To be candid, I smoked marijuana in my teens. Why? I guess to “fit in” and quell, however ineffectively, adolescent angst.
I kicked this budding habit before I could drive and never looked back. It was not the path for me. Many of my peers, however, continued. They would get high regularly, even aggressively. A good number of them never earned a high school diploma or fully regained their potential. I watched the same cycle unfold in college. Years later, teaching high school, I saw marijuana’s impact again.
While troubling personal issues were undoubtedly a factor, the use of marijuana—then illegal nationally—played no small role in these outcomes. Scientific research suggests that the drug alters thinking, perception and focus in young brains especially, in addition to its long-term toll on physical health and threat to public safety. Some of these same people I knew eventually tired of marijuana’s predictability and turned to much more potent drugs. If not for the timely intervention of people in my life, I have often wondered if this could have been me. Now in my early 50s, I more fully understand the steep and perilous slope of drug use. It’s easy to get lost, especially for the young.
So I watch, astonished, as more Connecticut lawmakers declare their support for legalizing recreational marijuana. Their advocacy suggests quick and easy benefits. Peddling weed in neon-lit emporiums throughout our state, it seems, is the panacea for our woes—economic and otherwise.
But legalizing marijuana for “recreation” is a draconian shift in public policy and a shock to our social mores and societal health. Legalized marijuana will indelibly change Connecticut; the state will become a different place, coarser and with a more ambiguous future. Many people who would otherwise avoid this drug will use it. And why not? It will be marketed as exciting and essentially harmless. Even though legalization would be intended for adults, barriers would be porous and easily breached. And the message that legalization sends, both insidious and hypocritical, would not be lost on the young. They will get it, consume it and use will spike. And then …
Marijuana is a gateway drug. Ask any user of hard narcotics and their first drug encounter likely began with a joint furtively shared among friends. We are now in the midst of an opioid epidemic claiming many hundreds of lives annually in Connecticut alone. This scourge is urban and rural, black and white, young and old. It is a mounting public health calamity. How can we openly encourage what is a beginner drug while grieving addiction’s final toll?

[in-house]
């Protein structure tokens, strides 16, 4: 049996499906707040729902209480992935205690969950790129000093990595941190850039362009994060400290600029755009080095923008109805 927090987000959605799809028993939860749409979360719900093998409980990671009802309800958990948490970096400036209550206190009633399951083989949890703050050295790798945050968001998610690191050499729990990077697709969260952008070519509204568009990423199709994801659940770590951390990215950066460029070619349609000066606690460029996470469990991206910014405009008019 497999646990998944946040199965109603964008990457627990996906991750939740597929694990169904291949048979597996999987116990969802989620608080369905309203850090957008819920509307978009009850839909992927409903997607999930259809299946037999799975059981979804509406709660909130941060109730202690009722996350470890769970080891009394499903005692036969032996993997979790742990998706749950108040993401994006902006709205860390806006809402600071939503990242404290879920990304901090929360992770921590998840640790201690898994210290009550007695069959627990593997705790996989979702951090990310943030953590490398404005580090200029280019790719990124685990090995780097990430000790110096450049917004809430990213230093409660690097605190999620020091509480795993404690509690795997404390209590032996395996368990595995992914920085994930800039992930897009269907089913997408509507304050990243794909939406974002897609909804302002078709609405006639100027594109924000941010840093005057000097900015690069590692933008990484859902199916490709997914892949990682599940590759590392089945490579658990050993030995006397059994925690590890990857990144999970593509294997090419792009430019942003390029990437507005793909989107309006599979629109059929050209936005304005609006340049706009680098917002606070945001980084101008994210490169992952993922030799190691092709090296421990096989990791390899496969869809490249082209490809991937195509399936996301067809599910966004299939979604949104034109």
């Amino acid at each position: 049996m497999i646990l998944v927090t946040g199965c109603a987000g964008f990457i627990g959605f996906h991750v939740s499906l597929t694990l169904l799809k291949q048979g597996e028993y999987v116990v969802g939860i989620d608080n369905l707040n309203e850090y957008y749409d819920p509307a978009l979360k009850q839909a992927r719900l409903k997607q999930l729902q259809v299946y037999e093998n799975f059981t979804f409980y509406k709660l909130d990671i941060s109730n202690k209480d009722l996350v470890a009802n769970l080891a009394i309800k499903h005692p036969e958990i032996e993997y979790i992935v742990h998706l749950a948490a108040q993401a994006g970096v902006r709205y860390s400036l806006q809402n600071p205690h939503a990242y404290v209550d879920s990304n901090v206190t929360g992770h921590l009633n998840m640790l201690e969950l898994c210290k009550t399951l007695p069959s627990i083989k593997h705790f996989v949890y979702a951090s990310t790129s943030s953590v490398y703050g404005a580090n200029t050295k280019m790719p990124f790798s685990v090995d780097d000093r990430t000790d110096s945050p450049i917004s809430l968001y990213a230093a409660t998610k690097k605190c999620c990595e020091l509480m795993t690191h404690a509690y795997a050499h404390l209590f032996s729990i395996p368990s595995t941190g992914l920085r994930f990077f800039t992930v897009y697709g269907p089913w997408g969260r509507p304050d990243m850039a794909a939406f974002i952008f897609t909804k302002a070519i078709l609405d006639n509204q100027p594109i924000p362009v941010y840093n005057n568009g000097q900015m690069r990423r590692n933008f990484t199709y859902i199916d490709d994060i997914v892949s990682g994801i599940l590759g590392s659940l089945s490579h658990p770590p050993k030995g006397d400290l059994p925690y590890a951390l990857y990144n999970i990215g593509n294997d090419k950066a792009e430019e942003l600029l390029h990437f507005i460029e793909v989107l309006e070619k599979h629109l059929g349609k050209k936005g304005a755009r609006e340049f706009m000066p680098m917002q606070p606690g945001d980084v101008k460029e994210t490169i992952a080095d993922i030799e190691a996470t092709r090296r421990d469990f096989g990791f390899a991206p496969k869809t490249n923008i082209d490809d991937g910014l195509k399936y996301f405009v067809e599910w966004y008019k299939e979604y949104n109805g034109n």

As the father of a son, still too young to know what marijuana is, I do not want to raise him in an environment where drugs are the new normal—celebrated and chic. He will be influenced by this milieu and the temptations and opportunities for him to try marijuana will multiply as he matures. So will it be for the quiet girl living nearby and all the other young people in our small town and throughout our cities and villages. Marijuana’s influence will infiltrate every home. For too many, legality will spark an embrace of drugs that will impact their life’s trajectory. Too often there will be outcomes that none of us desires for our own children.
And our state, now a partner in the drug trade and profiting handsomely, will be complicit in the human sorrow and suffering that ensues.
Yes, Connecticut will collect more taxes with legalized marijuana and this might ease, but never come close to solving, our financial spiral. For our $1 billion-plus deficits, residents deserve better, honest solutions. This current fiscal abyss deepened slowly—the product of government irresponsibility and public apathy. Residents cannot permit this unwholesome union—again.
I have no problem with medicinal marijuana to alleviate suffering, and I support reviewing overly punitive laws for possession. Small amounts of the drug should probably be decriminalized. But legalizing marijuana for wholesale consumption is an awful idea. Connecticut should not attempt to solve its current problems by embracing policies that will bring a surge of more fundamental troubles. Research into the health effects of marijuana is limited and much remains unknown. What is known is troubling enough.
Post-legalization, Connecticut would awake to find itself still broke, morally hollowed and with a citizenry—of all ages—more drug addled and ravaged than ever.
Michael Greenwood lives in Durham.